Anyone who has read this space with any consistency knows how I feel about the Mets trading away prospects this offseason, but I’ll reiterate for newcomers. (And because I just don’t have much else to say today.)
There is a time and place to trade prospects.
Fans of almost every Major League club overvalue their team’s prospects, because — mostly thanks to the Internet, I imagine — we now follow them from the moment of their signing to the time they arrive in the big leagues or leave the organization. But prospects are never sure things, and many, many of the players that appear most bound for success, either mechanically or statistically, never turn into Major Leaguers.
So yeah, sometimes a team is best served by moving one or a couple of its best young players for an established star. If a team feels it is one piece away and a star player could be had at a reasonable cost, then yeah, pull the trigger.
For the Mets, this is not one of those times.
Obviously it’s best to evaluate such deals on a case-by-case basis, as no deal could be properly assessed without knowledge of the specific players involved. But the problem with established Major Leaguers is that they usually cost big money, and the Mets are already close to their reported budget.
A trade for Roy Halladay would be exciting, for sure. It’d give the Mets an unbelievable 1-2 punch at the top of their rotation.
But a trade for Roy Halladay would also be a trade for about $20 million a year for the next several years. And that gives the team a whole lot less flexibility to fill its countless other holes moving forward, including a couple in that same starting rotation.
Many will argue that the Mets are “built to win now” and so must go all-in to compete in 2010, since they will inevitably crumble after 2011 when Carlos Beltran and Jose Reyes will, barring extensions, become free agents.
Guess what? That’s nonsense.
The only thing that could make the Mets a “win-now” club is committing to that philosophy. To say that the Mets must win in 2010 would be to know for certain that not a single one of their current prospects will be contributing at the Major League level by 2011.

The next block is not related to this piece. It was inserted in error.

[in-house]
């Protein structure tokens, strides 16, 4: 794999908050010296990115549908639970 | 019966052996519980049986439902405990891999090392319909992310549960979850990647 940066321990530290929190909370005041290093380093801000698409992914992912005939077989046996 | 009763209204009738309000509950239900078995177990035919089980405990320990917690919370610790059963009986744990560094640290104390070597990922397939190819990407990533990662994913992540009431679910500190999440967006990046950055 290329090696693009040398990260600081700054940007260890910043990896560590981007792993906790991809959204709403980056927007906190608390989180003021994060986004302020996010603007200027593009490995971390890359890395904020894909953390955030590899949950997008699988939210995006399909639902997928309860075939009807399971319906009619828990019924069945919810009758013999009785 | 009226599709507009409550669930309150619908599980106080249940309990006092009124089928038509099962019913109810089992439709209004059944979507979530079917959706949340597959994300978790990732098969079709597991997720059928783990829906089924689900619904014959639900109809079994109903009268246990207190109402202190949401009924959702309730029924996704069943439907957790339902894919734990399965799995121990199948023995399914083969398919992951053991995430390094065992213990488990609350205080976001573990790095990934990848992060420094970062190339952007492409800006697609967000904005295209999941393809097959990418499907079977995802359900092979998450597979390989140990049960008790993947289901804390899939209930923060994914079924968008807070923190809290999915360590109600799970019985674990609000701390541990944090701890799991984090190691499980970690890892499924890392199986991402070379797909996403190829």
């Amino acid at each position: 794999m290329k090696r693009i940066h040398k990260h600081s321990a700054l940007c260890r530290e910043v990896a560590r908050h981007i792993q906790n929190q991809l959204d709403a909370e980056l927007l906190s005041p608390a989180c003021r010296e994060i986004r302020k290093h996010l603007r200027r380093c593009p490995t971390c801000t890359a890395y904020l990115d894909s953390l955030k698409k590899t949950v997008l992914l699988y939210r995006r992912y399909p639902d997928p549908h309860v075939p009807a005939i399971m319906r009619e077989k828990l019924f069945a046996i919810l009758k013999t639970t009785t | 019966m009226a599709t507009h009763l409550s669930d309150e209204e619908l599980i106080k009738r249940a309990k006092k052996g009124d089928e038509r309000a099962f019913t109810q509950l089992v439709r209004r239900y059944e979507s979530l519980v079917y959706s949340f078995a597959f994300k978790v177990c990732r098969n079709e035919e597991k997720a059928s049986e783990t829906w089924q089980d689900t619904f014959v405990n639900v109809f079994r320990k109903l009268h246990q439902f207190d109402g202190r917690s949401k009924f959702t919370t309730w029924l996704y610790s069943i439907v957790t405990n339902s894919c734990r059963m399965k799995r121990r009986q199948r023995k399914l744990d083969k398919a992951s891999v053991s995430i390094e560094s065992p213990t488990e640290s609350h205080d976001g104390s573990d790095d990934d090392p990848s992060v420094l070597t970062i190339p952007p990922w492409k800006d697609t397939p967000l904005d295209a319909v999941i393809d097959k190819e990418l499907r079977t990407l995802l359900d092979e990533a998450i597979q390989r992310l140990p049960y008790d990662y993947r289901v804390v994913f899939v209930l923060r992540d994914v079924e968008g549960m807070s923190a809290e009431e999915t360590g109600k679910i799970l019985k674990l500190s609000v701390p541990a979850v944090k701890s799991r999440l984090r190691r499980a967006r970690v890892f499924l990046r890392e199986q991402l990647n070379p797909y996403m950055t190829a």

That’s a possibility, of course. There’s always the chance that none of Ike Davis, Jon Niese, Fernando Martinez, Jenrry Mejia, Reese Havens, Brad Holt and Ruben Tejada pan out. I’m optimistic that at least a couple of them will, but then again, I’m a Mets fan. I overvalue their young players.
And with young players, there are few guarantees.
There is this one, though: For the first few years of their Major League tenure, players are always inexpensive. And with the recent trend of teams locking up young players to long-term extensions, Major League contributors can often be secured for a reasonable price beyond their arbitration years and deep into their primes.
And that, for about the millionth time, is what the Mets need. That’s what allows a team to free up cash for when the right free agents are available, and to take on payroll when a big-name player is available via trade.
Mortgaging the future for the opportunity to win in the present might work, at times, for small-market teams on the verge of losing a slew of stars to free agency. But a team with the Mets’ payroll should never have to.
A team with the Mets’ payroll should be built to win every single year, because making the playoffs — no matter how strong the club — doesn’t come anywhere close to guaranteeing a World Series victory.
The best way to do that is to make the postseason as frequently as possible, and so no team with the Mets’ means should ever build to “win now.” It is the very definition of short-sighted thinking.